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SILVER WINNER: Coca Cola Happiness Factory-II

Coca Cola Happiness Factory-II

Client: Coca Cola

Entrant Company: Universal McCann Spain

Entry Category: A Local Brand or Service in a Local Market with innovative media solutions worthy of international adaptation or of world class standards

Names to be credited with submission:
• José Antonio Nogales, Creative Director, Universal McCann Madrid
• Isabel San Segundo, Customer Srvc Managing Dir., Universal McCann Madrid
• Felipe Vizcarrondo, Planning Director, Universal McCann Spain

Time Period of Campaign: Pre-Christmas 2008

Case Study Summary:

Marketing Situation: To celebrate the Christmas holiday season, Coca-Cola launched internationally the longest TV commercial in its history (3’30” duration).

The goal was to increase sales over the previous year, despite a lesser budget allocation. The commercial also needed to be adapted to Spanish tastes and customs while ensuring the integrity of this long-form TV commercial. An added challenge was working during the period of the year with the highest levels of advertising saturation.

Key Insights: To better stand out during so busy a season, a strategy emerged to go beyond advertising and focus on content. Given the long format of the commercial, it made sense to consider it as if it were the premiere of an important movie production.

The commercial concept transformed to the “Christmas movie of the year,” with promotion in appropriate media vehicles and channels. The tactics included a first phase aimed at creating a buzz around the upcoming premiere and a second phase which focused on making the premiere a huge event.

Media Strategy: In both of these phases, the key media tactics revolved around targeting tailor-made messages to each specific media channel, seamlessly integrating them as part of the whole campaign message..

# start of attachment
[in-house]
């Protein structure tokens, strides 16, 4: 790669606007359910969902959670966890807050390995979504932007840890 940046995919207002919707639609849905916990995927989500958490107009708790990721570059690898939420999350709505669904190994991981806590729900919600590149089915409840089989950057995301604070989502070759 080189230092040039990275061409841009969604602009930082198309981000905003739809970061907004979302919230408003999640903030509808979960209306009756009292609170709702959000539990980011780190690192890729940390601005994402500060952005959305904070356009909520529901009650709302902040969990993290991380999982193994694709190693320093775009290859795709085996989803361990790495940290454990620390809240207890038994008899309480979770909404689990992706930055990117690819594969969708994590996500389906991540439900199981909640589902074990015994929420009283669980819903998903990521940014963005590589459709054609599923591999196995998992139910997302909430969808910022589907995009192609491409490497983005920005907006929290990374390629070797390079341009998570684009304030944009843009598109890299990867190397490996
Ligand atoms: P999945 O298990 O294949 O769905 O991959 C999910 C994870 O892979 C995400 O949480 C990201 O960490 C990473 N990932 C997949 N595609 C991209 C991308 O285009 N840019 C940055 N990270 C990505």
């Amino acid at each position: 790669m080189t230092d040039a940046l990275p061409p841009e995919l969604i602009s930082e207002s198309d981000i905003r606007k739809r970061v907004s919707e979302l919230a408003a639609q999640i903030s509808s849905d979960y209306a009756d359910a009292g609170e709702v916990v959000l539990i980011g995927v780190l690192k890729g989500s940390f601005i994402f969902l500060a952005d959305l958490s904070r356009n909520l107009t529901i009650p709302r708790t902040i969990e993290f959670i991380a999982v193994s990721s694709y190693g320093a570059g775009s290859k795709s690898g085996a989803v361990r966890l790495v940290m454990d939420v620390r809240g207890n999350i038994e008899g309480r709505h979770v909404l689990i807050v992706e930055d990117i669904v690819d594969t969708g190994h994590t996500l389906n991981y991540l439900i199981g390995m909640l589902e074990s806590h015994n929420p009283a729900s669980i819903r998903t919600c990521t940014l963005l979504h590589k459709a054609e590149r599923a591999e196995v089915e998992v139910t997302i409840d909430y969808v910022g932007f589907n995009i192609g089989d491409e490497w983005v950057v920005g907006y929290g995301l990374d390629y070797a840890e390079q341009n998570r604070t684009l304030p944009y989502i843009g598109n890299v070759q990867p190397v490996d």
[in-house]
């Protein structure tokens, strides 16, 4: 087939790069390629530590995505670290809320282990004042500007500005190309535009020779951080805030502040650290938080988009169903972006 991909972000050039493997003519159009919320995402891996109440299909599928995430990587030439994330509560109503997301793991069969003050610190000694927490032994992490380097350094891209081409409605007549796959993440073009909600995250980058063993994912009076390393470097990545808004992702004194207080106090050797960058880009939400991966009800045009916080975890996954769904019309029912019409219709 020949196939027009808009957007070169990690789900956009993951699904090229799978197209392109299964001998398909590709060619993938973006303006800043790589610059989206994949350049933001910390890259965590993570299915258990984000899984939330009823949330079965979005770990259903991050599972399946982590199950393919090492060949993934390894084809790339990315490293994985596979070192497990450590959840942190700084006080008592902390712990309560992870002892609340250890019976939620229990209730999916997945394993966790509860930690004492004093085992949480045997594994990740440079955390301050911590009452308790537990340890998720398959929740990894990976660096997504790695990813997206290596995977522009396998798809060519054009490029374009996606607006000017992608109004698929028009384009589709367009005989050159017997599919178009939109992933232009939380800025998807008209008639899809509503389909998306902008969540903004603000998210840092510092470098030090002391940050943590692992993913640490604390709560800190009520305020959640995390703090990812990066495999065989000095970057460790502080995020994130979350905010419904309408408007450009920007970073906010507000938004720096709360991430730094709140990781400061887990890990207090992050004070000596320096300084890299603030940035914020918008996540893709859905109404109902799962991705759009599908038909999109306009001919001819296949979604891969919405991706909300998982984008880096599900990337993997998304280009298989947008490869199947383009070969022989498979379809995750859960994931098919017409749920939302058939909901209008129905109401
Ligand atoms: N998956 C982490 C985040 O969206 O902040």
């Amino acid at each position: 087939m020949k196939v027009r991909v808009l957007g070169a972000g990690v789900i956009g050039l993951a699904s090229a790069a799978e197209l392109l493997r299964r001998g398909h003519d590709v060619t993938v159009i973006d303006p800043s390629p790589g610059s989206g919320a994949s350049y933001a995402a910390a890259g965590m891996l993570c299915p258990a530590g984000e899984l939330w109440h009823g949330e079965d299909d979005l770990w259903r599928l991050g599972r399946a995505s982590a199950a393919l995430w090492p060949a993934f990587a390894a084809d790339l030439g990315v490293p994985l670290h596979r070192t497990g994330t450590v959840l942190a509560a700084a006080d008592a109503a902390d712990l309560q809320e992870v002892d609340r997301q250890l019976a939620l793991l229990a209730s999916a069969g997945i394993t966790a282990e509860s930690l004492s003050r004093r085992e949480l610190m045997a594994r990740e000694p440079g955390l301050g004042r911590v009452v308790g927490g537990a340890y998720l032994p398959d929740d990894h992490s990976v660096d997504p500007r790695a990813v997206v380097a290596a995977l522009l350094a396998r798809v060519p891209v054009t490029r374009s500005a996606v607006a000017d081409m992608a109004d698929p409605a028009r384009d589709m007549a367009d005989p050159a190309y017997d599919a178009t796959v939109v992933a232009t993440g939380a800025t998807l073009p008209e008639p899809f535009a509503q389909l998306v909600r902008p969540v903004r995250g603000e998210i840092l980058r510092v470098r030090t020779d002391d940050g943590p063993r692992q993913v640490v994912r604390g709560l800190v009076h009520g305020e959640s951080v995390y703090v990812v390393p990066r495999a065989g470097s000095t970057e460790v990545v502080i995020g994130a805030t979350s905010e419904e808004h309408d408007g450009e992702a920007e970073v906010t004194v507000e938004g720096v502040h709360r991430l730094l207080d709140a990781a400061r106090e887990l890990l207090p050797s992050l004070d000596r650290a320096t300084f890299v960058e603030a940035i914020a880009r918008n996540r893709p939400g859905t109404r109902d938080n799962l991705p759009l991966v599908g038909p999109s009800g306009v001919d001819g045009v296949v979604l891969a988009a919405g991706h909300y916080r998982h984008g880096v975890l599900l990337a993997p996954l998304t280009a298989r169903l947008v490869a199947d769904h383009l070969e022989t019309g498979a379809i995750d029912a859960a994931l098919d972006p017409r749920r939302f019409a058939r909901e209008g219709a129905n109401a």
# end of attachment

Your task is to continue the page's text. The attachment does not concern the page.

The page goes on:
Phase 1: Creating a buzz.

Taking a cue from Hollywood movie studios, the campaign was broadcast as a movie preview on all the national television channels. Posters featuring the dates of various local premieres were also designed and distributed. Trailers could also be downloaded from the Internet, along with additional extra content.

Several infotainment channels, such as the press and radio, reported on the big event, calling for spectators to watch the TV premiere.

Phase 2: The Premiere

When the big day arrived the commercial was broadcast on all the national television channels at the same time (100% Prime Time), and there was just one showing. The movie was preceded by a title heading – produced expressly for its broadcast in Spain – imitating the title heading of Metro Goldwyn Mayer. Internet users could watch their own premiere on the Net.

Later, just like in all big premieres, the movie was distributed on DVD together with the Sunday edition of El Mundo, one of the Spanish broadsheets with the highest print circulation in the country.

Lastly, and in the true spirit of Christmas, the movie was projected on a giant screen located on one of the main buildings in Madrid’s city center. Many of its main characters took part in the famous annual “Three Kings” Christmas parade, with an attendance of close to one million people.

How Could this be a Template for Other Campaigns or for World Class Standards? The key to this campaign ultimately lay in analyzing the specific problems, and then finding opportunities to turn them into an effective communication strategy.

Every brand and product has particular needs that demand unique methods of communication, depending on the market and its situation. The search for innovation requires finding the specific solution for each campaign and its particular demands.

Results: Awareness ratings revealed that 350,000 of the mentions attributed to the brand identified the campaign piece as a movie and not as a TV commercial (source: Imop).

More than two million mentions were recorded on Google, and the digital version downloads of the movie characters were a huge success (1.353.000 downloads of the special Theme Pack for MSN Messenger).

Coca Cola sales in Spain were higher than the previous year’s Christmas period even though the advertising budget was significantly lower.